alexa Yersinia enterocolitica as a vehicle for a naked DNA vaccine encoding Brucella abortus bacterioferritin or P39 antigen.
General Science

General Science

Journal of Bioterrorism & Biodefense

Author(s): AlMariri A, Tibor A, Lestrate P, Mertens P, De Bolle X,

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Abstract Brucella is a facultative intracellular parasite that causes brucellosis in animals and humans. The protective immune response against Brucella involves both humoral and cell-mediated immunity. In previous studies, we demonstrated that the T-dominant Brucella antigens bacterioferritin (BFR) and P39 administered either as CpG adjuvant recombinant proteins or as naked-DNA plasmids induced a specific Th1-biased immune response in mice. In order to improve the protection conferred by the BFR and P39 vaccines and to evaluate the additive role of antilipopolysaccharide (anti-LPS) antibodies, we used live attenuated Yersinia enterocolitica serotypes O:3 and O:9 as delivery vectors for naked-DNA plasmids encoding these BFR and P39 antigens. Following two intragastric immunizations in BALB/c mice, the Yersinia vectors harboring a DNA vaccine encoding BFR or P39 induced antigen-specific serum immunoglobulin and Th1-type responses (both lymphocyte proliferation and gamma interferon production) among splenocytes. Moreover, as expected, antibodies recognizing Brucella abortus 544 lipopolysaccharide were detected in O:9-immunized mice but not in O:3-treated animals. Animals immunized with O:9 organisms carrying pCI or with O:9 organisms alone were found to be significantly resistant to infection by B. abortus 544. Our data demonstrated that pCI plasmids encoding BFR or P39 and delivered with live attenuated strains of Yersinia O:3 or O:9 can trigger Th1-type responses. The fact than only O:9 vectors induced a highly significant protective immunity against B. abortus 544 infection pointed out the crucial role of anti-LPS antibodies in protection. The best protection was conferred by a serotype O:9 strain carrying pCIP39, confirming the importance of the P39 T-cell antigen in this mechanism.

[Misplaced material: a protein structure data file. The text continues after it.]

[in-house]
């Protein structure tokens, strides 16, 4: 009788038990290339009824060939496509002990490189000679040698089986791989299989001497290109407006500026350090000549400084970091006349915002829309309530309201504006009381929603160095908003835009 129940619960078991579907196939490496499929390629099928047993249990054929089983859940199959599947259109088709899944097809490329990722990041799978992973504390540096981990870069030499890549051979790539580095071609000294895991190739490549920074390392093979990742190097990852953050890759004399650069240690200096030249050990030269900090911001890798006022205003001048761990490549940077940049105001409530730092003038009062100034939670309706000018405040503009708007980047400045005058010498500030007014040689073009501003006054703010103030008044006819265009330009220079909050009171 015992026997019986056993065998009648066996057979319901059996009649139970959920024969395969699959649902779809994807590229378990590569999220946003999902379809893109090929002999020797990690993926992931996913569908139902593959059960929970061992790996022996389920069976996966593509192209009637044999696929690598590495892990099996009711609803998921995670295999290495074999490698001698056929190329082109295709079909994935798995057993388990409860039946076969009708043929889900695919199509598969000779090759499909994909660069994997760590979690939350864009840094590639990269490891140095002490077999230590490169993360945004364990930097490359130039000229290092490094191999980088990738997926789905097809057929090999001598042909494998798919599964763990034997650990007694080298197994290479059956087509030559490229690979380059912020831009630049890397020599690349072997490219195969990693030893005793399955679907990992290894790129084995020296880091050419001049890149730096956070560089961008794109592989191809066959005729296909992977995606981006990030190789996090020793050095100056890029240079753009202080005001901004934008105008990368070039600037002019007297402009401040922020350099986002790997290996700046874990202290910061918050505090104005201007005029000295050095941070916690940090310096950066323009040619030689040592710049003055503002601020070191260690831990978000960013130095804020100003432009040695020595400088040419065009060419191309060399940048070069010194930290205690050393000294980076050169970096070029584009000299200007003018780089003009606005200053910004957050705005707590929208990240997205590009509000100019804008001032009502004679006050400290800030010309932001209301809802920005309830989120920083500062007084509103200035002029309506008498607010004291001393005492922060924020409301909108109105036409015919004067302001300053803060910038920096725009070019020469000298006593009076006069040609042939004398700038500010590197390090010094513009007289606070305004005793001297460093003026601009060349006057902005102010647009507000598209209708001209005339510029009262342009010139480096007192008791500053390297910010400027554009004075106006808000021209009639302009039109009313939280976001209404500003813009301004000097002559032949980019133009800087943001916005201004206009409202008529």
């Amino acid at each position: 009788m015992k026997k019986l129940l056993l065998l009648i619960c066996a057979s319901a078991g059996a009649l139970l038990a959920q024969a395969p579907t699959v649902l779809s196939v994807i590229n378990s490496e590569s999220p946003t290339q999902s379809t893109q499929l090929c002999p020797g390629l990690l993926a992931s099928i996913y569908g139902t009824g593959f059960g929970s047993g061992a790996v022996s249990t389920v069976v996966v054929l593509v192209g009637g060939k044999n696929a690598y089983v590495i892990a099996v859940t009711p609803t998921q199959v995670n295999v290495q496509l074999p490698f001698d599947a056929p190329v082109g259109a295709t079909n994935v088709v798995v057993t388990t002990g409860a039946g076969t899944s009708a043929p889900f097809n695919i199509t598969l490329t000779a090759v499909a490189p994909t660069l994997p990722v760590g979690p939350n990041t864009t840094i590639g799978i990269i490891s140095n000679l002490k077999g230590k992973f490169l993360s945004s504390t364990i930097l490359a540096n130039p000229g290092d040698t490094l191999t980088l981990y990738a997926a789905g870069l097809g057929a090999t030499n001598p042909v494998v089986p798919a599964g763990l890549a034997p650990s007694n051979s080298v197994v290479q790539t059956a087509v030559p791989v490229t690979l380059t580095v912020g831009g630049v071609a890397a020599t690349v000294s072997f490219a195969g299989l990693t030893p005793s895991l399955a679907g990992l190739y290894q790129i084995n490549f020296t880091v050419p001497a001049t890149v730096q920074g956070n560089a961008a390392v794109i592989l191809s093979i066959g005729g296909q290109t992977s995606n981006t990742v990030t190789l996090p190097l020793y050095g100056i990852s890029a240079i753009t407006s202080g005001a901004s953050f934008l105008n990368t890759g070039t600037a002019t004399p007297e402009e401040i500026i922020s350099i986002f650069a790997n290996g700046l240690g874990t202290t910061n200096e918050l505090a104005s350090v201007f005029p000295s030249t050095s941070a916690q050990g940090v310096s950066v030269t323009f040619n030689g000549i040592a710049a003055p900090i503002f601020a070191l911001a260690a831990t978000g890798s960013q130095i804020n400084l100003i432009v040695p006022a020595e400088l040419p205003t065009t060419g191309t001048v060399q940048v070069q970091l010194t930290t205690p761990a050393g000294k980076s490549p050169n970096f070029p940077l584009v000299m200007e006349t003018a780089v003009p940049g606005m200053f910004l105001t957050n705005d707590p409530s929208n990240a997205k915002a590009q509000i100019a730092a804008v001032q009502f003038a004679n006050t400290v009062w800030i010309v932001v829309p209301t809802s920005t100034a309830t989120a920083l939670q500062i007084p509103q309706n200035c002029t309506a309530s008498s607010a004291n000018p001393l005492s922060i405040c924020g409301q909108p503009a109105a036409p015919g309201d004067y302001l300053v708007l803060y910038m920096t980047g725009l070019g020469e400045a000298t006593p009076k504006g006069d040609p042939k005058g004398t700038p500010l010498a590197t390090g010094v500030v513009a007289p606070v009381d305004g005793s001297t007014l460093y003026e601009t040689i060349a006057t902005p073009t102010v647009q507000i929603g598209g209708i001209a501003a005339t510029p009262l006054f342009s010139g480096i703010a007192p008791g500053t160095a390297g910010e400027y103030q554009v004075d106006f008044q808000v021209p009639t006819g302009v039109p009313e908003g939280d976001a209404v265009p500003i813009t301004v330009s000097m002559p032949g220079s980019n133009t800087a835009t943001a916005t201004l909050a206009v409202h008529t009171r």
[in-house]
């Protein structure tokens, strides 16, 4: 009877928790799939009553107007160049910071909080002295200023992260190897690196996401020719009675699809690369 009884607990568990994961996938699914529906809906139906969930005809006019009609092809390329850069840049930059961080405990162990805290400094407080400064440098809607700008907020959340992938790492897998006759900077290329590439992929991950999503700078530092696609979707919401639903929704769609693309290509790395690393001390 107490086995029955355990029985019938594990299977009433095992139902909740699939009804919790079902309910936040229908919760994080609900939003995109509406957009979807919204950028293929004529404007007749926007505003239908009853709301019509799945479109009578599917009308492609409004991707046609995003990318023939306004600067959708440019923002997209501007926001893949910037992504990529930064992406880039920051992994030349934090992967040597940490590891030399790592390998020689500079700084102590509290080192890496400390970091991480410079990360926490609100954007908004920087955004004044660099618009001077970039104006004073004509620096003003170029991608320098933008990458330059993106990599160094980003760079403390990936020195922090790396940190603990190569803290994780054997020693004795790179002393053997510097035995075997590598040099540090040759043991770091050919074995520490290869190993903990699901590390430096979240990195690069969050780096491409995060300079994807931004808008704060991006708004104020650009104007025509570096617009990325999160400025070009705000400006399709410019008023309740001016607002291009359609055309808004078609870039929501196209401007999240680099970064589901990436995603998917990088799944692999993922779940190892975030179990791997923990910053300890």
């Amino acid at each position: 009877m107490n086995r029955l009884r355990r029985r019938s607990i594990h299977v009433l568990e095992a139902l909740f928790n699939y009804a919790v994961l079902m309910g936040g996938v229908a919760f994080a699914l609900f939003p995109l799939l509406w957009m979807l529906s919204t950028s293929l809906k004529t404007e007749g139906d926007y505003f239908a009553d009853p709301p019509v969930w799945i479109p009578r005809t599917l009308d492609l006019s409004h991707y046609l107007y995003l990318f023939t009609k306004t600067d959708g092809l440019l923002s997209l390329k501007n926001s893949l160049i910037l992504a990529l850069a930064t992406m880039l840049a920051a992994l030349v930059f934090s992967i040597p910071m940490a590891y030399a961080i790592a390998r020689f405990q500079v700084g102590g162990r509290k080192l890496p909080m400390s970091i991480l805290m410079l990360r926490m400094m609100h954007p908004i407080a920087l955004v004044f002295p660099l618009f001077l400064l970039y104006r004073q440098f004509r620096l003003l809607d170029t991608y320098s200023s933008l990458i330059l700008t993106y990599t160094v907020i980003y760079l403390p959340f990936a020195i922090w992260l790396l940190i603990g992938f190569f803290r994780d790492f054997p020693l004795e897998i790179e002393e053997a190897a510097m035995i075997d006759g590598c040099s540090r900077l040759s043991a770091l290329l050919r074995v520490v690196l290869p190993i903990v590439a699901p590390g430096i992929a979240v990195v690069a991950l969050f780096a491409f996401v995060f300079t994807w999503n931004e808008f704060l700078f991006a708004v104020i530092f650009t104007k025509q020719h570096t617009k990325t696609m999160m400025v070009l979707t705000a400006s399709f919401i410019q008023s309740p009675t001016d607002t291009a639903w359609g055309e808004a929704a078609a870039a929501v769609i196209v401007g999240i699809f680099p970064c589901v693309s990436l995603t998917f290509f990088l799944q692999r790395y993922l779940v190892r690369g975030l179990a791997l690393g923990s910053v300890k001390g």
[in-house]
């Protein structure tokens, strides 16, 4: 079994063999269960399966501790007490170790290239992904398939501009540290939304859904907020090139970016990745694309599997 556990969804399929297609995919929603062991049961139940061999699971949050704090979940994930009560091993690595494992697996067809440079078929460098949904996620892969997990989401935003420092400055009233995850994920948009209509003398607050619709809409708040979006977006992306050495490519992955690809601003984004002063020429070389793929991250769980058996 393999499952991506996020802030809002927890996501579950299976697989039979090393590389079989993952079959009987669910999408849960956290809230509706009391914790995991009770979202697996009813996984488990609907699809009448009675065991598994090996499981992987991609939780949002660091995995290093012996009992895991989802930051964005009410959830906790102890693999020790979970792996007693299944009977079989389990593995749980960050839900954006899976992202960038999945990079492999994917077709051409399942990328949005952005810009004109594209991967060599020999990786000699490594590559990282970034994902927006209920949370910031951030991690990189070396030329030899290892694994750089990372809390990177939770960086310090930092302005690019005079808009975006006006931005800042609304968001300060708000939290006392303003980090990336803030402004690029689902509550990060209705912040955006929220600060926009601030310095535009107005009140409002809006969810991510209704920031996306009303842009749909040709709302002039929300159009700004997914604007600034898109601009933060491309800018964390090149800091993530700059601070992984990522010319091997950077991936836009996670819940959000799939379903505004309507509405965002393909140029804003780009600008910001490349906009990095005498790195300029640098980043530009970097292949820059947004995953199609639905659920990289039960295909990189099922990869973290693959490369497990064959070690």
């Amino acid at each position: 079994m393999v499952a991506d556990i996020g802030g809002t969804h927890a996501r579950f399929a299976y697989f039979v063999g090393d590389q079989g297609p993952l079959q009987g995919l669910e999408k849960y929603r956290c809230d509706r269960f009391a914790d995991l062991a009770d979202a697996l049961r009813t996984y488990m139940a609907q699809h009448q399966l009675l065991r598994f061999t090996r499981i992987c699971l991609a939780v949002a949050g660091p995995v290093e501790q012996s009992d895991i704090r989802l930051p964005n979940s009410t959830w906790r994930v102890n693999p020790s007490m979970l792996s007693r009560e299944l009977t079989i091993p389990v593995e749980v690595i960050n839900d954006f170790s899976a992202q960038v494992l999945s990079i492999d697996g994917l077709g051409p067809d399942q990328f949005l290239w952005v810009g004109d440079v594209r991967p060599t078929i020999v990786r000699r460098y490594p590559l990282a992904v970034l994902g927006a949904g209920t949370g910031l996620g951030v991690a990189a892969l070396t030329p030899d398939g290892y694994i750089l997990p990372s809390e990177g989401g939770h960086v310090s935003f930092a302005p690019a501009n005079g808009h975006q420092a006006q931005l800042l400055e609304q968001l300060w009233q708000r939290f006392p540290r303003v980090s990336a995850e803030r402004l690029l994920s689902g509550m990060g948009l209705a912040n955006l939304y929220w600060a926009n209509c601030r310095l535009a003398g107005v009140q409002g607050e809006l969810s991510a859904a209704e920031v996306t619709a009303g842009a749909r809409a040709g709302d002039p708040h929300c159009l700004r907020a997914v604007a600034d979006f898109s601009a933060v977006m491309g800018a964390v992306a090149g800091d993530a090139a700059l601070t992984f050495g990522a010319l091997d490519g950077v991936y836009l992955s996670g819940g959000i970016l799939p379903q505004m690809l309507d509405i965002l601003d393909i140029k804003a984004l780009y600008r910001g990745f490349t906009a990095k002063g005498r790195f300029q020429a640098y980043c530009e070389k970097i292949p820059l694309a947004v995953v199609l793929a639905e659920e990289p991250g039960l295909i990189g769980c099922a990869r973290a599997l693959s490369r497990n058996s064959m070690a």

This article was published in Infect Immun and referenced in Journal of Bioterrorism & Biodefense

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